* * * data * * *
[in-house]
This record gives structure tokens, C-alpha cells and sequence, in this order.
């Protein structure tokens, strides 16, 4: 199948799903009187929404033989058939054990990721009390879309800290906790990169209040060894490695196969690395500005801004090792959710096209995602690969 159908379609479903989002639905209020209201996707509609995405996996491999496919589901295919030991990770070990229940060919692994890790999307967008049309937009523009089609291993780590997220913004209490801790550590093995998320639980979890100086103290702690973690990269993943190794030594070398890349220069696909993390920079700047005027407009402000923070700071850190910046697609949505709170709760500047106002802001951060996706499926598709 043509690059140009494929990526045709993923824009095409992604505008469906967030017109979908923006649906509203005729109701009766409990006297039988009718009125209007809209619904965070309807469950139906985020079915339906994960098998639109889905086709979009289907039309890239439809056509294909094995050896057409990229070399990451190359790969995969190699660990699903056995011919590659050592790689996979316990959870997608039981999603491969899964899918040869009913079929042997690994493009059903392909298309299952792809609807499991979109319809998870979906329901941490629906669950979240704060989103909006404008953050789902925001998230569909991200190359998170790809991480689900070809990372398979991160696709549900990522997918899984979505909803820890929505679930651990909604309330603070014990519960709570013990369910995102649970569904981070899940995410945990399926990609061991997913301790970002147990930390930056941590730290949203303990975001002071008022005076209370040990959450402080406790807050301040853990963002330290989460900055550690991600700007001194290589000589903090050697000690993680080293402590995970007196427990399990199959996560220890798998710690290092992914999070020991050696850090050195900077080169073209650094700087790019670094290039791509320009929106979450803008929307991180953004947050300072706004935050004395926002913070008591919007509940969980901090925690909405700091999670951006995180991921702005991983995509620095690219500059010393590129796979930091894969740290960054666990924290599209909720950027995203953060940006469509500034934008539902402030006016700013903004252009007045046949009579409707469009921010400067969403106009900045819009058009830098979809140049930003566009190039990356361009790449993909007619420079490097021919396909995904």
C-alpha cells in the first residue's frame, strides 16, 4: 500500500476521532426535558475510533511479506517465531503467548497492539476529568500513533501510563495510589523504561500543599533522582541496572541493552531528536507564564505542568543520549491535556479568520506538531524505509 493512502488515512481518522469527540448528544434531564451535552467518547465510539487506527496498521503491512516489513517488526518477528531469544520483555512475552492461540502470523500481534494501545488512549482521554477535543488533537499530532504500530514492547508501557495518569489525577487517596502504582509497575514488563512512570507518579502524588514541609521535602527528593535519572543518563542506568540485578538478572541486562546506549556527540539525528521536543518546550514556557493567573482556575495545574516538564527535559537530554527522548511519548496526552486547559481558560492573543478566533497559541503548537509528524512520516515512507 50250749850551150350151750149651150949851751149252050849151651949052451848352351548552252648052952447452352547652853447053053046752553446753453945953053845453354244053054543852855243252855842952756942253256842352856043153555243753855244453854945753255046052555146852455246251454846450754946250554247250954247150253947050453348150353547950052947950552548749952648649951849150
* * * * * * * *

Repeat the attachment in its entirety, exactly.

[in-house]
This record gives structure tokens, C-alpha cells and sequence, in this order.
């Protein structure tokens, strides 16, 4: 199948799903009187929404033989058939054990990721009390879309800290906790990169209040060894490695196969690395500005801004090792959710096209995602690969 159908379609479903989002639905209020209201996707509609995405996996491999496919589901295919030991990770070990229940060919692994890790999307967008049309937009523009089609291993780590997220913004209490801790550590093995998320639980979890100086103290702690973690990269993943190794030594070398890349220069696909993390920079700047005027407009402000923070700071850190910046697609949505709170709760500047106002802001951060996706499926598709 043509690059140009494929990526045709993923824009095409992604505008469906967030017109979908923006649906509203005729109701009766409990006297039988009718009125209007809209619904965070309807469950139906985020079915339906994960098998639109889905086709979009289907039309890239439809056509294909094995050896057409990229070399990451190359790969995969190699660990699903056995011919590659050592790689996979316990959870997608039981999603491969899964899918040869009913079929042997690994493009059903392909298309299952792809609807499991979109319809998870979906329901941490629906669950979240704060989103909006404008953050789902925001998230569909991200190359998170790809991480689900070809990372398979991160696709549900990522997918899984979505909803820890929505679930651990909604309330603070014990519960709570013990369910995102649970569904981070899940995410945990399926990609061991997913301790970002147990930390930056941590730290949203303990975001002071008022005076209370040990959450402080406790807050301040853990963002330290989460900055550690991600700007001194290589000589903090050697000690993680080293402590995970007196427990399990199959996560220890798998710690290092992914999070020991050696850090050195900077080169073209650094700087790019670094290039791509320009929106979450803008929307991180953004947050300072706004935050004395926002913070008591919007509940969980901090925690909405700091999670951006995180991921702005991983995509620095690219500059010393590129796979930091894969740290960054666990924290599209909720950027995203953060940006469509500034934008539902402030006016700013903004252009007045046949009579409707469009921010400067969403106009900045819009058009830098979809140049930003566009190039990356361009790449993909007619420079490097021919396909995904």
C-alpha cells in the first residue's frame, strides 16, 4: 500500500476521532426535558475510533511479506517465531503467548497492539476529568500513533501510563495510589523504561500543599533522582541496572541493552531528536507564564505542568543520549491535556479568520506538531524505509 493512502488515512481518522469527540448528544434531564451535552467518547465510539487506527496498521503491512516489513517488526518477528531469544520483555512475552492461540502470523500481534494501545488512549482521554477535543488533537499530532504500530514492547508501557495518569489525577487517596502504582509497575514488563512512570507518579502524588514541609521535602527528593535519572543518563542506568540485578538478572541486562546506549556527540539525528521536543518546550514556557493567573482556575495545574516538564527535559537530554527522548511519548496526552486547559481558560492573543478566533497559541503548537509528524512520516515512507 50250749850551150350151750149651150949851751149252050849151651949052451848352351548552252648052952447452352547652853447053053046752553446753453945953053845453354244053054543852855243252855842952756942253256842352856043153555243753855244453854945753255046052555146852455246251454846450754946250554247250954247150253947050453348150353547950052947950552548749952648649951849150